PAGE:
4 Steps to Take When Someone Flies Off the Handle at Work
You do your best to keep your emotions in check when you’re in the office. And, even if you did fall victim to having a rare emotional outburst on an off day, you addressed the situation, said your genuine apologies, and moved on.
But, what about when your co-worker or boss is the one to flip his lid in the middle of the workday? Should you respond immediately, even though he’s emotionally charged? Should you just ignore it and pretend it never happened? Should you pack up your desk, move to Bermuda, and hide for the remainder of your career?
Let’s face it—we’re all human. And, just because we all try to maintain a professional reputation in the office doesn’t necessarily mean we’re able to check all of our emotions at the door. These things happen. But, it doesn’t mean that your peers or supervisor have a free pass to constantly fly off the handle.
When someone in your office has a meltdown—particularly if it’s directed at you—you want to make sure the circumstances are handled, without signing up for a leading role in your office’s drama.
Sound impossible? It’s not! Follow these steps to effectively deal with the situation and carry on. (Or, move to Bermuda. It’s your choice.)
1. Don’t Engage Immediately
First things first, do your best not to engage when someone in your office is having an outburst. It’s easier said than done, especially if your co-worker is bellowing directly at you from across the conference room table. But, participating in a conversation (a.k.a., screaming match) with him or her will only serve to escalate the situation.
We all know that emotionally distressed people aren’t exactly capable of having rational and reasonable discussions. So, you’re simply wasting your time and breath. Whether your co-worker is sobbing or screaming, it’s important to give her some time to cool off. That way you can both come back to the situation with a clear head.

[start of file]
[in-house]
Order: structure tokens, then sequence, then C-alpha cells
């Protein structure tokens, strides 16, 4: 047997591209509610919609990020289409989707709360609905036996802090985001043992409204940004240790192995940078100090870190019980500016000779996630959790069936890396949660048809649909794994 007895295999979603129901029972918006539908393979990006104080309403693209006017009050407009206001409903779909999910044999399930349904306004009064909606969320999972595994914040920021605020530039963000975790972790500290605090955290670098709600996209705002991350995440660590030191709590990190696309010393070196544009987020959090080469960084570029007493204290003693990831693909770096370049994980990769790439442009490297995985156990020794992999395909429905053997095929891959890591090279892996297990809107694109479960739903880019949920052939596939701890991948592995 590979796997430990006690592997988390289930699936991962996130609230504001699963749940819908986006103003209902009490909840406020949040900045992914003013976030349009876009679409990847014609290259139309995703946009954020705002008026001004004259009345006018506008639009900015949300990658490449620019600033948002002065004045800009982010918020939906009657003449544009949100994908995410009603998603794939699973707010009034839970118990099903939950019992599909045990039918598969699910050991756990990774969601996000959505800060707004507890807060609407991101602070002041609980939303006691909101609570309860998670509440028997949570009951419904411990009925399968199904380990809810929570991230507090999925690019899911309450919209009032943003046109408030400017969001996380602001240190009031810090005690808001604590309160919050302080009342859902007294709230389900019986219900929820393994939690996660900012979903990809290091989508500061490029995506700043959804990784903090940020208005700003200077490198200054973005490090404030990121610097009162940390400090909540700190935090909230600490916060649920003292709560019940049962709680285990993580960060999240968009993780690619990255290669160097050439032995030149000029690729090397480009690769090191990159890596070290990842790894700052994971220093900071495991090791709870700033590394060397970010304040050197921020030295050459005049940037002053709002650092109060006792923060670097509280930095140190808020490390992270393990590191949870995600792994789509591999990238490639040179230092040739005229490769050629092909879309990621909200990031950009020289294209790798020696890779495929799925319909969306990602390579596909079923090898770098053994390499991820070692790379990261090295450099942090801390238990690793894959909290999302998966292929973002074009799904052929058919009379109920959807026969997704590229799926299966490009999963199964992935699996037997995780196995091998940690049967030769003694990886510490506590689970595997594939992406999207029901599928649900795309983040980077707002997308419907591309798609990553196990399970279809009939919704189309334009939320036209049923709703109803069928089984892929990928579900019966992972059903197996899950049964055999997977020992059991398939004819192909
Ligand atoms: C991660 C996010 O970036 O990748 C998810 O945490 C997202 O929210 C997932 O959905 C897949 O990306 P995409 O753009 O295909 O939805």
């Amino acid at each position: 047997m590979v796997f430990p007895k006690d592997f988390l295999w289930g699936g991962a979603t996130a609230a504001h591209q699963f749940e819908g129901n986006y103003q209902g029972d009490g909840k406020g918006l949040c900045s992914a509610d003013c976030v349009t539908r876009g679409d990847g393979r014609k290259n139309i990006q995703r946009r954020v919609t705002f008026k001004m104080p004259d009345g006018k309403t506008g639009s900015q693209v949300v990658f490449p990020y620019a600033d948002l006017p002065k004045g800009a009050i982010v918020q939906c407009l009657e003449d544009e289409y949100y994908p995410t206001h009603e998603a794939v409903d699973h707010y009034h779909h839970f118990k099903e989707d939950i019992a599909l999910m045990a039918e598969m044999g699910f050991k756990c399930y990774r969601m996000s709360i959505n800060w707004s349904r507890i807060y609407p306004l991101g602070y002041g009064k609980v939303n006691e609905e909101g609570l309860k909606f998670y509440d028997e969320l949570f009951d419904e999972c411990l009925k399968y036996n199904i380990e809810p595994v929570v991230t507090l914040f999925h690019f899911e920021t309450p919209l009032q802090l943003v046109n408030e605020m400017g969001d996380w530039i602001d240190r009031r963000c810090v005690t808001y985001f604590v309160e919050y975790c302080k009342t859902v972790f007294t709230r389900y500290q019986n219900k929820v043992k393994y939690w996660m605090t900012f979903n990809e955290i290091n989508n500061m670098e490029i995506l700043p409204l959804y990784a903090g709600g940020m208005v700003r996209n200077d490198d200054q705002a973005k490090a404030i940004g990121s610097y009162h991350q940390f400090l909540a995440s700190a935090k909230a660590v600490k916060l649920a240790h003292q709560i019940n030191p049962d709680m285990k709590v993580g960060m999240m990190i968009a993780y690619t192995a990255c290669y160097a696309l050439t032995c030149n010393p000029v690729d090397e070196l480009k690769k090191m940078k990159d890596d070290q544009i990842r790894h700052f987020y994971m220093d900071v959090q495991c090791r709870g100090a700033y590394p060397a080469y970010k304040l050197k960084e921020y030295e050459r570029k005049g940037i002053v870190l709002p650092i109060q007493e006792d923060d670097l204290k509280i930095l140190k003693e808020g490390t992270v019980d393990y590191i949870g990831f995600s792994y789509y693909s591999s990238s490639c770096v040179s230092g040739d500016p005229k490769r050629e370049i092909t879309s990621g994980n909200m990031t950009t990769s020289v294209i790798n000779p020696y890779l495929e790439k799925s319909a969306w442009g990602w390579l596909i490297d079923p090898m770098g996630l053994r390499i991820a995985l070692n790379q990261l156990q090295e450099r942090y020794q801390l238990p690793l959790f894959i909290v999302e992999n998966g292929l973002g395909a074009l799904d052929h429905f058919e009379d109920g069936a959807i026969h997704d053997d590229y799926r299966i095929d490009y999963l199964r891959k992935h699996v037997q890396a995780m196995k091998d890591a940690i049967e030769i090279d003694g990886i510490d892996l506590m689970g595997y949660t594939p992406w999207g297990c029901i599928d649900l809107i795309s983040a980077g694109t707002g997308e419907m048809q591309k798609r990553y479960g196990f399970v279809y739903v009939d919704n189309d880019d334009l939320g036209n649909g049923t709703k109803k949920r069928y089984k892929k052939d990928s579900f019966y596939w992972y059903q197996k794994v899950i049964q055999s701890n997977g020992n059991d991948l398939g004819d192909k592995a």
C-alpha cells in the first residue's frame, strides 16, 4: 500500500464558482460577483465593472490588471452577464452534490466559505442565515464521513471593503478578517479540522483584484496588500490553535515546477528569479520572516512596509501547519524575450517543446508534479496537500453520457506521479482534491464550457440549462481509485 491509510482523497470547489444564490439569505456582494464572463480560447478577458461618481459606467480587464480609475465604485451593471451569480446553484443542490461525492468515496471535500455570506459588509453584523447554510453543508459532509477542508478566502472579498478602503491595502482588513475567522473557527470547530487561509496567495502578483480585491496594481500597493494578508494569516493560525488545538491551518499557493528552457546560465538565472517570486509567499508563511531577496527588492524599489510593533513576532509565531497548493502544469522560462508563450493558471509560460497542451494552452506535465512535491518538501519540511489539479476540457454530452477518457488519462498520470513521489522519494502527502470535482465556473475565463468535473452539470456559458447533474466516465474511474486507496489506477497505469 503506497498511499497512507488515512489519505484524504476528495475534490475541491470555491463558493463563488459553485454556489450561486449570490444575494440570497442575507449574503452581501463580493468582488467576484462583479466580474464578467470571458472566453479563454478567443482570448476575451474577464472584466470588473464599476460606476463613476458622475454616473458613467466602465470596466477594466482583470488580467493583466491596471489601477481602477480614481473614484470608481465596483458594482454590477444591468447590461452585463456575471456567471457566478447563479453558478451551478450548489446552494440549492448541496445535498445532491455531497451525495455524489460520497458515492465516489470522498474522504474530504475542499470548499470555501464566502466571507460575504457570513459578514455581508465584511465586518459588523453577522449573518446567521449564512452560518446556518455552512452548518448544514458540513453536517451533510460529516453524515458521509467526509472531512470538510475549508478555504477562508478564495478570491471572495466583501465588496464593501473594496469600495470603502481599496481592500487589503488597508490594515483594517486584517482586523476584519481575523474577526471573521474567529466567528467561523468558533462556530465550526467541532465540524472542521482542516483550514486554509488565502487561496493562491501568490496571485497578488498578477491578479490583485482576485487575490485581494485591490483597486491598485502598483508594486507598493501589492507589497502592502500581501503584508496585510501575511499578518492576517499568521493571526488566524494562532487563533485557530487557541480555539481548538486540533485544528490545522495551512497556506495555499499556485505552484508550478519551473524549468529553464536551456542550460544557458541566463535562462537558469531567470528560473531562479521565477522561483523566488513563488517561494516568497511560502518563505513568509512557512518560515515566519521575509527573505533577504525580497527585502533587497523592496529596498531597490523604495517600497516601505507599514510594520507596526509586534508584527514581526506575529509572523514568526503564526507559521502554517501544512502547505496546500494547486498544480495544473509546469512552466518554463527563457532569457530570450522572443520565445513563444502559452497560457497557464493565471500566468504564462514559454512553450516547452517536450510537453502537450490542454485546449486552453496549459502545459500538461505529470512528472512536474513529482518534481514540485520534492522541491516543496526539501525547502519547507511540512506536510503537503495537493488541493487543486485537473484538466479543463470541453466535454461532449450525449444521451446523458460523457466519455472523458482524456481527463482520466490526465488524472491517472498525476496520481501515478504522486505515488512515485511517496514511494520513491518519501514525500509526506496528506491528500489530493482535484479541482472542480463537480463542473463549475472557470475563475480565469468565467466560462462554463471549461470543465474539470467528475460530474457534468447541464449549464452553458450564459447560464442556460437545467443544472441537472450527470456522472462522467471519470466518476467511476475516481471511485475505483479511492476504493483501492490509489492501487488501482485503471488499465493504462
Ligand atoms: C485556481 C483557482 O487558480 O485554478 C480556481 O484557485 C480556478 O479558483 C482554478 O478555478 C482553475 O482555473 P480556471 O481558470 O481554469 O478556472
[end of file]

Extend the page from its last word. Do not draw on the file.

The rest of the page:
2. Analyze the Situation
Once the craziness has died down and your co-worker or boss has retreated to his desk in anger or embarrassment, it’s time for you to think about your next steps.
There’s no need to get yourself wrapped up in a situation that didn’t even directly involve you in the first place. So, take some time to consider whether or not this is something you even need to take action on.
Did this outburst directly impact you? If your co-worker was yelling and pointing a finger in your face, then—obviously—the answer is yes. But, if the hostility was directed at someone else and you were just a witness, do you really want to stick your neck out and get brought into a situation that really has nothing to do with you?
Outbursts are uncomfortable to witness, and your first inclination might be to jump up and defend a co-worker. But, make sure to evaluate the circumstances first—or you might end up having a meltdown of your own!
3. Determine Your Approach
So, you’ve decided that you just couldn’t let the situation be swept under the rug. Your co-worker or boss’ behavior crossed a line, and the idea of letting it slide and carrying on as normal immediately makes your jaw clench and your palms sweat.